Diagnosis and Treatment
The diagnosis of diabetes insipidus is based on a series of tests, including a urine osmolality and water deprivation test.
With diabetes insipidus, the urine is less concentrated with low salt and waste levels. The concentration of the urine can be tested by measuring osmolality, which is how many particles are in about a quart of water.
A water deprivation test is a complicated procedure that requires specially trained medical professionals. It should be done in a controlled setting where the patient can be monitored closely throughout the entire test. The water deprivation test measures changes in body weight, urine output, and the make-up of the urine, and levels of salts in the blood when fluids are withheld and as dehydration occurs. Measuring blood levels of the hormone ADH is also usually performed. Samples are taken every hour over a several-hour period.
An x-ray test called an MRI scan may be done to look for abnormalities in the pituitary gland, although alone, this is not diagnostic of diabetes insipidus. However, at diagnosis, it is estimated that 71% of patients show an abnormally thickened pituitary stalk on MRI.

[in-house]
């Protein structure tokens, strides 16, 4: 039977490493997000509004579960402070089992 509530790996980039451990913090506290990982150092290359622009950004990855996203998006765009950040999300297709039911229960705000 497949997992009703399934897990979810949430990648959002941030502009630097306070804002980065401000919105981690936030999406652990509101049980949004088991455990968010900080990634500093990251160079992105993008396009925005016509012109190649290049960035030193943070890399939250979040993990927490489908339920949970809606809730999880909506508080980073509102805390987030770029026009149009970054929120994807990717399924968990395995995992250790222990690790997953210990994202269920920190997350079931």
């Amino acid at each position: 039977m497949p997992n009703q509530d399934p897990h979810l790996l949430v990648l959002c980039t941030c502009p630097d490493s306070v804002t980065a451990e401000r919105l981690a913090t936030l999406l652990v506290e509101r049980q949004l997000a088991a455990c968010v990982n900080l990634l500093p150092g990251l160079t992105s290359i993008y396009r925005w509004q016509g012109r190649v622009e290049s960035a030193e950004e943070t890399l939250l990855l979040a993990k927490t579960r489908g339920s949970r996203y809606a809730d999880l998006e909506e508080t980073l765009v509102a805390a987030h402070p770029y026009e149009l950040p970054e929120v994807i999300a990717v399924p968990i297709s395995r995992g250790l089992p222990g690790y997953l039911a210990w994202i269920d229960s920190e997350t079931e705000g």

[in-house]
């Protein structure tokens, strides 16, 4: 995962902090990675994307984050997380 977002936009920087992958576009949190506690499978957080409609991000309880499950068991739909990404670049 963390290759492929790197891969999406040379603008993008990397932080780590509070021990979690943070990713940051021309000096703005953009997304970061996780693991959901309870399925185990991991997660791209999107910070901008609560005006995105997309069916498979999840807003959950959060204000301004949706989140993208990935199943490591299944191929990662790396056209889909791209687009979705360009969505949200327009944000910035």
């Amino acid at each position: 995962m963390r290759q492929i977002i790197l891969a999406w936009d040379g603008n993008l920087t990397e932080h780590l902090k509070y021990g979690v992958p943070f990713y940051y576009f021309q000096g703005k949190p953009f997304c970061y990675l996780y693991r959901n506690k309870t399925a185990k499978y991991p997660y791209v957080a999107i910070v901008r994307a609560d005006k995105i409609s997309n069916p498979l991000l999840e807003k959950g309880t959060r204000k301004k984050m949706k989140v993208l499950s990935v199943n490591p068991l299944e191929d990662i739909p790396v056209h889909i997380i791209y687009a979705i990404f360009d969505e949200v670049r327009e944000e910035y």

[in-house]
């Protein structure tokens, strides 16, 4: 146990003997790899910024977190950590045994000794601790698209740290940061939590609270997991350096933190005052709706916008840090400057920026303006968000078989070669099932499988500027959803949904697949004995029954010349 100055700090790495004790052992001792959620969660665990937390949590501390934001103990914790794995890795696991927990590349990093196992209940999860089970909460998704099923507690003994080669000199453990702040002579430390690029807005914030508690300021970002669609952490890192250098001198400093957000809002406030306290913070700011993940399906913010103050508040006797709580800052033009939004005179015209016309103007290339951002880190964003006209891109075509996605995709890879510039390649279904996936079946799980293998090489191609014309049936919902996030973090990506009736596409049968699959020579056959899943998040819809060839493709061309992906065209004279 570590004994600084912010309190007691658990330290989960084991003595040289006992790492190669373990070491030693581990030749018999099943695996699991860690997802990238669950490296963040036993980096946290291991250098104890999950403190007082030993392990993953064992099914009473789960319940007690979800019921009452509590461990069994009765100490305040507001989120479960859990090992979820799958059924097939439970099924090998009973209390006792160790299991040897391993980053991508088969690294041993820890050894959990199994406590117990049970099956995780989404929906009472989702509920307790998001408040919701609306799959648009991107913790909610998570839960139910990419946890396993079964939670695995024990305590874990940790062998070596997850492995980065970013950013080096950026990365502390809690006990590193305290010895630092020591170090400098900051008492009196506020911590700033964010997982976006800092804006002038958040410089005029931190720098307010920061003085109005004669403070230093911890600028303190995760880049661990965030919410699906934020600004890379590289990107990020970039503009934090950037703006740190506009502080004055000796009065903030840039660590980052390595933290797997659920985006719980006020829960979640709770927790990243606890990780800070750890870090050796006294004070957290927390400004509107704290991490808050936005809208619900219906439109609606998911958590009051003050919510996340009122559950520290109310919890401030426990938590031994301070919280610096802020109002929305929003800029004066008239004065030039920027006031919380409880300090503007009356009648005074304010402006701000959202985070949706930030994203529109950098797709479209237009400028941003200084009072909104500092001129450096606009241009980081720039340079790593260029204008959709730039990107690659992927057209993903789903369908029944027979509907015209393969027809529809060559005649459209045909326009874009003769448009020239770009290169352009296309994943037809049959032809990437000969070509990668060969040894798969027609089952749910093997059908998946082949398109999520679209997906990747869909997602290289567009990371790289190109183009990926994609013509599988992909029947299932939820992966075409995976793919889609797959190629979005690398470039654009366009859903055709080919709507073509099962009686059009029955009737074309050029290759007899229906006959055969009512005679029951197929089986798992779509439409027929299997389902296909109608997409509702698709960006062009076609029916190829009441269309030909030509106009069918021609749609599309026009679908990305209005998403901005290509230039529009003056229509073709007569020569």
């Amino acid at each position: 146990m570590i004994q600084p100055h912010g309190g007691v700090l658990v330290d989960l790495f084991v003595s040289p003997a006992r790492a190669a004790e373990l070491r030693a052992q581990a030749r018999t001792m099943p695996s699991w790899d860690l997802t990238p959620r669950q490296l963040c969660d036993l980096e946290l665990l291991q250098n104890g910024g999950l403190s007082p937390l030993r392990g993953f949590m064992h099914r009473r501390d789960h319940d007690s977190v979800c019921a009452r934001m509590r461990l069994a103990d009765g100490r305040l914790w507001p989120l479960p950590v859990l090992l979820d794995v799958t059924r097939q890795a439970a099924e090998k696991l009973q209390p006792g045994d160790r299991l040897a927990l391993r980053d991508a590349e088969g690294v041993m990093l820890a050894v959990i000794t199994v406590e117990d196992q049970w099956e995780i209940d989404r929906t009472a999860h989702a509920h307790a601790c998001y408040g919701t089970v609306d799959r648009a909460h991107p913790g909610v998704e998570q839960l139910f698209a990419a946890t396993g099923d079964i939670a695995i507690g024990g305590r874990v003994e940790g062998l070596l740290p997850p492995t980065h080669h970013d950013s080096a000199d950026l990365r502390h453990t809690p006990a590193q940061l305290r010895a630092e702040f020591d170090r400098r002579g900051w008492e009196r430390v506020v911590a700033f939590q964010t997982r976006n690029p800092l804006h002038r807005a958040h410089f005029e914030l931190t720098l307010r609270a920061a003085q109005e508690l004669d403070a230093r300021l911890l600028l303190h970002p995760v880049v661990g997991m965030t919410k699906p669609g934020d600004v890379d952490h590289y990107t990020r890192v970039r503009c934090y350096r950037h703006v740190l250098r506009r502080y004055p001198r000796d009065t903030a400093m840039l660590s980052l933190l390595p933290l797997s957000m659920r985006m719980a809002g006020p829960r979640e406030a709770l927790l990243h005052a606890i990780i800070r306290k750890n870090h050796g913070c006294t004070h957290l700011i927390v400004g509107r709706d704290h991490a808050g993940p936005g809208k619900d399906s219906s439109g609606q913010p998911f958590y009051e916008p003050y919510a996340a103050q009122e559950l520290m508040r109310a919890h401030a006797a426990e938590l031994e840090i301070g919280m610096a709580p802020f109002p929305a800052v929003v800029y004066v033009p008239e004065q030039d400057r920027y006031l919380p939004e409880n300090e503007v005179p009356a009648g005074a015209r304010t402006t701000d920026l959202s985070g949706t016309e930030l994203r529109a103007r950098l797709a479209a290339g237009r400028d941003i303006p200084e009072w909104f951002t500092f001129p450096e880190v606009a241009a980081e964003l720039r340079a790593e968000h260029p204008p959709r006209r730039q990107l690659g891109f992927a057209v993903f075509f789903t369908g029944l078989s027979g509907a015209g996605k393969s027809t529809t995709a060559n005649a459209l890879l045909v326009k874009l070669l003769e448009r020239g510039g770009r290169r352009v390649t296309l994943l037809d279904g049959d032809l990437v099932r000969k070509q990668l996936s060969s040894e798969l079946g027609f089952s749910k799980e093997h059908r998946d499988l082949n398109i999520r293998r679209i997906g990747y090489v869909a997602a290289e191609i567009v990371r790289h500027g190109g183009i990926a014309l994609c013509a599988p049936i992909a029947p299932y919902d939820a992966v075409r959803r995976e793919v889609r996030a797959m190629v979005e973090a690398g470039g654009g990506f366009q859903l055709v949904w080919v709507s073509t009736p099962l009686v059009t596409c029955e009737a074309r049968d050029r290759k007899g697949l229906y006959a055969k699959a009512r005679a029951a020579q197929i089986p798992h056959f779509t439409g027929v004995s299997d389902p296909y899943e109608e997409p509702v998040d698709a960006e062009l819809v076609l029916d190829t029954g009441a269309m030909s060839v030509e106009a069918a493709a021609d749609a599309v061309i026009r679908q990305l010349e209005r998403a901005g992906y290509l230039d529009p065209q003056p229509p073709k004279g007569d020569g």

Diabetes insipidus can be corrected by giving a synthetic vasopressin called DDAVP, which works on the kidneys to help decrease the amount of urine made. A normal balance between water intake and urine output is usually quickly restored. Most patients receive DDAVP as a pill or spray into the nose. However, if this is not possible due to the age or condition of the patient, DDAVP can be given by injection. It may be given in the hospital, clinic, or home. The dosage and method of receiving this hormone will depend on each individual case and should be discussed with your physician.
Fortunately, this treatment can be taken on trips, kept in the nurse’s office at school, and for other occasions when out of the home. Life-long treatment of diabetes insipidus is usually necessary.